Much research has focused on the relationship of nutrition with cancer. This article analyzes food families & how they affect risk for specific types of cancer.
Obesity leads to higher death rates for some types of cancer
Obesity is associated with higher death rates for cancer, particularly the following cancer types:
· stomach (in men)
Which foods are considered protective against cancer?
A diet rich in fiber is protective against rectal cancer. A daily threshold of about five servings of vegetables is considered to reduce risk of cancer in the oral cavity, esophagus, stomach and colorectum. The effect is stronger among older subjects (Slattery, 2004; Key, 2004).
Concerning fruits and vegetables, there is strong evidence for a protective effect for cancers of stomach, esophagus, lung, oral cavity and pharynx, endometrium, pancreas and colon (Steinmetz, 1996).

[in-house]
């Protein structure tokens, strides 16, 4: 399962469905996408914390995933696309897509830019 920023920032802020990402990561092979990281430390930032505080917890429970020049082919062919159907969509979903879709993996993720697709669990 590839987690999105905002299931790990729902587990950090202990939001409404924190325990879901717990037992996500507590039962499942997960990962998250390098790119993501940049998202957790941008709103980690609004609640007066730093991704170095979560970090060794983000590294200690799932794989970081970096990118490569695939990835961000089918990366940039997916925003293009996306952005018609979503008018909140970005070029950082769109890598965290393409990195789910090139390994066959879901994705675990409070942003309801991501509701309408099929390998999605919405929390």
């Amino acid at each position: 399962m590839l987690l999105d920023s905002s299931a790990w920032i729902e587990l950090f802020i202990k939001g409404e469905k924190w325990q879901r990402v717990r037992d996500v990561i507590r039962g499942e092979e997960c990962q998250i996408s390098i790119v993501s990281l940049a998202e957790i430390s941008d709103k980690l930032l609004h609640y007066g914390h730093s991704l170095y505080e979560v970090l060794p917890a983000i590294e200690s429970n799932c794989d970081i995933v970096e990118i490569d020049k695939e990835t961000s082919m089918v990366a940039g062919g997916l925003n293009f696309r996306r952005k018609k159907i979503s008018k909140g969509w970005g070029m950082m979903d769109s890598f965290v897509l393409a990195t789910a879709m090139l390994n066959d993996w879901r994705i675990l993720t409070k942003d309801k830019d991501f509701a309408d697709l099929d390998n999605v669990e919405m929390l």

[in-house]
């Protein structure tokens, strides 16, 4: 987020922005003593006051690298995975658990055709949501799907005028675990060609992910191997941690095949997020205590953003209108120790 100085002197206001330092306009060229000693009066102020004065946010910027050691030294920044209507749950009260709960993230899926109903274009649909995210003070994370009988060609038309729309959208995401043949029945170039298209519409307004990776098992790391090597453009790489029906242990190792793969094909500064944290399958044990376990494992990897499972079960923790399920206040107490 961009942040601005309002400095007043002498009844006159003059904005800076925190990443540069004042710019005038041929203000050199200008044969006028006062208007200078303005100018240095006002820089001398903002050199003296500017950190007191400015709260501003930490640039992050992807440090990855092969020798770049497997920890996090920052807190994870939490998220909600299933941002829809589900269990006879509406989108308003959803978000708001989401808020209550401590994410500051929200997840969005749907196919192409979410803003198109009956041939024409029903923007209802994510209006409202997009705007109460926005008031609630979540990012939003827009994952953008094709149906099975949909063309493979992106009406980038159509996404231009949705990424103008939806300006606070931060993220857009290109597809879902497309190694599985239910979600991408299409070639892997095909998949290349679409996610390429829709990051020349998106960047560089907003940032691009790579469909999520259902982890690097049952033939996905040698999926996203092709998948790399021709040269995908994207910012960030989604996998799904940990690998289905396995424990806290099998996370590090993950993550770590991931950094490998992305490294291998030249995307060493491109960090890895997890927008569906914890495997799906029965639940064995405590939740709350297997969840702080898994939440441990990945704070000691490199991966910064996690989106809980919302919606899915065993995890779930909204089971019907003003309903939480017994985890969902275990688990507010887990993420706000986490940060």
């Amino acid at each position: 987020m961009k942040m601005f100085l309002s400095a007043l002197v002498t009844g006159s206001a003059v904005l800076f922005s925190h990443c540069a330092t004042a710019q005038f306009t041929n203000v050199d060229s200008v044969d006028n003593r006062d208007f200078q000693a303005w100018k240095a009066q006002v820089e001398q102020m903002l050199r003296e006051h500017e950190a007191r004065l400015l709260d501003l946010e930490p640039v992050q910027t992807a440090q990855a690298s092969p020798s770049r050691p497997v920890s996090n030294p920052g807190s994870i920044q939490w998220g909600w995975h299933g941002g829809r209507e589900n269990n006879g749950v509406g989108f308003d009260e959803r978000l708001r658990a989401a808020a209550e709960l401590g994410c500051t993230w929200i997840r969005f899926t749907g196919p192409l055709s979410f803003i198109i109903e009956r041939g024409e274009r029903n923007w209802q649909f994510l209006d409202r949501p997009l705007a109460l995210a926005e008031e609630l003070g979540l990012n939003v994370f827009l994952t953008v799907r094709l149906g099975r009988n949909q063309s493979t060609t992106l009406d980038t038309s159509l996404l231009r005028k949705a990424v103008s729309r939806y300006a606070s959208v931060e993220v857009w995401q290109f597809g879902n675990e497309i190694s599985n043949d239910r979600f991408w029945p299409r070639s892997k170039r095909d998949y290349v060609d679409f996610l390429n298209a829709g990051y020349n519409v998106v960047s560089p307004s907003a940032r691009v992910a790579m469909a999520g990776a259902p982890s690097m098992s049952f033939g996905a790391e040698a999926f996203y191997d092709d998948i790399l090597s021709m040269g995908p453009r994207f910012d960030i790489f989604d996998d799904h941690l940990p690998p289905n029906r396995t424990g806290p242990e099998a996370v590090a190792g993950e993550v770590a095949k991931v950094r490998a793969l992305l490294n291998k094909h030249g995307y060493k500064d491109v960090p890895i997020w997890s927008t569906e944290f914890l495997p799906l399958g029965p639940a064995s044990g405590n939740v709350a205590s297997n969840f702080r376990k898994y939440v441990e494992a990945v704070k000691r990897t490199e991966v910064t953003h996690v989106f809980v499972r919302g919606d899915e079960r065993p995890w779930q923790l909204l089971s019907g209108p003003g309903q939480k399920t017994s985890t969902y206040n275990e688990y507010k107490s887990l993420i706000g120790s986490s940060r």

Meat, alcohol and salt increase cancer risk
The consumption of red and processed meat or meat products is significantly associated with colorectal cancer. In addition, meat and heterocyclic amines formed in cooking have been correlated to breast cancer (De Stefani, 1997).
Alcohol causes cancers of the oral cavity, esophagus and liver; it also slightly increases the risk for breast cancer (Key, 2004). Furthermore, salt-preserved foods and high salt intake probably increase the risk for stomach cancer (Key, 2004).
Finally, very hot drinks and foods probably increase the risk for cancers of the oral cavity, pharynx and esophagus (Key, 2004).
What we eat can affect our risk of cancer
As discussed, diet is a very important component for health overall, and cancer in particular. The adoption of a dietary pattern emphasizing the high consumption of fruits and vegetables, in combination with the low consumption of red and processed meat could decrease the risk of cancer.